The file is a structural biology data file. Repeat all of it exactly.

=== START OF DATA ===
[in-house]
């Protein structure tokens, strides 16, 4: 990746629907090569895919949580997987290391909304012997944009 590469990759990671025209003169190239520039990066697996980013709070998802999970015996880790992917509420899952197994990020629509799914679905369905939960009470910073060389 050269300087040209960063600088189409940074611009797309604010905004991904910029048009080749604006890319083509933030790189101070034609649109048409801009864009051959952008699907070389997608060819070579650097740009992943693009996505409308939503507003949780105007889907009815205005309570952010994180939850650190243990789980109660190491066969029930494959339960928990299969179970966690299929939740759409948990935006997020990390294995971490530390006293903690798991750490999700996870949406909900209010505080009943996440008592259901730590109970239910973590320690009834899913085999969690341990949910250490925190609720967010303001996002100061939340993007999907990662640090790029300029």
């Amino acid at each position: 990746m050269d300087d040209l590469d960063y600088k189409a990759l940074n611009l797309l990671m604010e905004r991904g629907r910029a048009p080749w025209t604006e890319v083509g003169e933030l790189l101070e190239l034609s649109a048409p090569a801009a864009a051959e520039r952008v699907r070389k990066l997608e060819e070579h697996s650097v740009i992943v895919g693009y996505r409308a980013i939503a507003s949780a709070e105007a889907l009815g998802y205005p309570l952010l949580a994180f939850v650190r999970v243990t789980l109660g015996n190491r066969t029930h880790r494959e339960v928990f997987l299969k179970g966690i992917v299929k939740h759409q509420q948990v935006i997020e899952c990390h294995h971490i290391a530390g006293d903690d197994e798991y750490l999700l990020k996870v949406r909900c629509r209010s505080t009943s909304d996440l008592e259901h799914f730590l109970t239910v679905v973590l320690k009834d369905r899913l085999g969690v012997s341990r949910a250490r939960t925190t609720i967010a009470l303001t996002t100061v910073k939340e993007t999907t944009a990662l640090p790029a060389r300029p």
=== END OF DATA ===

[in-house]
């Protein structure tokens, strides 16, 4: 990746629907090569895919949580997987290391909304012997944009 590469990759990671025209003169190239520039990066697996980013709070998802999970015996880790992917509420899952197994990020629509799914679905369905939960009470910073060389 050269300087040209960063600088189409940074611009797309604010905004991904910029048009080749604006890319083509933030790189101070034609649109048409801009864009051959952008699907070389997608060819070579650097740009992943693009996505409308939503507003949780105007889907009815205005309570952010994180939850650190243990789980109660190491066969029930494959339960928990299969179970966690299929939740759409948990935006997020990390294995971490530390006293903690798991750490999700996870949406909900209010505080009943996440008592259901730590109970239910973590320690009834899913085999969690341990949910250490925190609720967010303001996002100061939340993007999907990662640090790029300029």
């Amino acid at each position: 990746m050269d300087d040209l590469d960063y600088k189409a990759l940074n611009l797309l990671m604010e905004r991904g629907r910029a048009p080749w025209t604006e890319v083509g003169e933030l790189l101070e190239l034609s649109a048409p090569a801009a864009a051959e520039r952008v699907r070389k990066l997608e060819e070579h697996s650097v740009i992943v895919g693009y996505r409308a980013i939503a507003s949780a709070e105007a889907l009815g998802y205005p309570l952010l949580a994180f939850v650190r999970v243990t789980l109660g015996n190491r066969t029930h880790r494959e339960v928990f997987l299969k179970g966690i992917v299929k939740h759409q509420q948990v935006i997020e899952c990390h294995h971490i290391a530390g006293d903690d197994e798991y750490l999700l990020k996870v949406r909900c629509r209010s505080t009943s909304d996440l008592e259901h799914f730590l109970t239910v679905v973590l320690k009834d369905r899913l085999g969690v012997s341990r949910a250490r939960t925190t609720i967010a009470l303001t996002t100061v910073k939340e993007t999907t944009a990662l640090p790029a060389r300029p």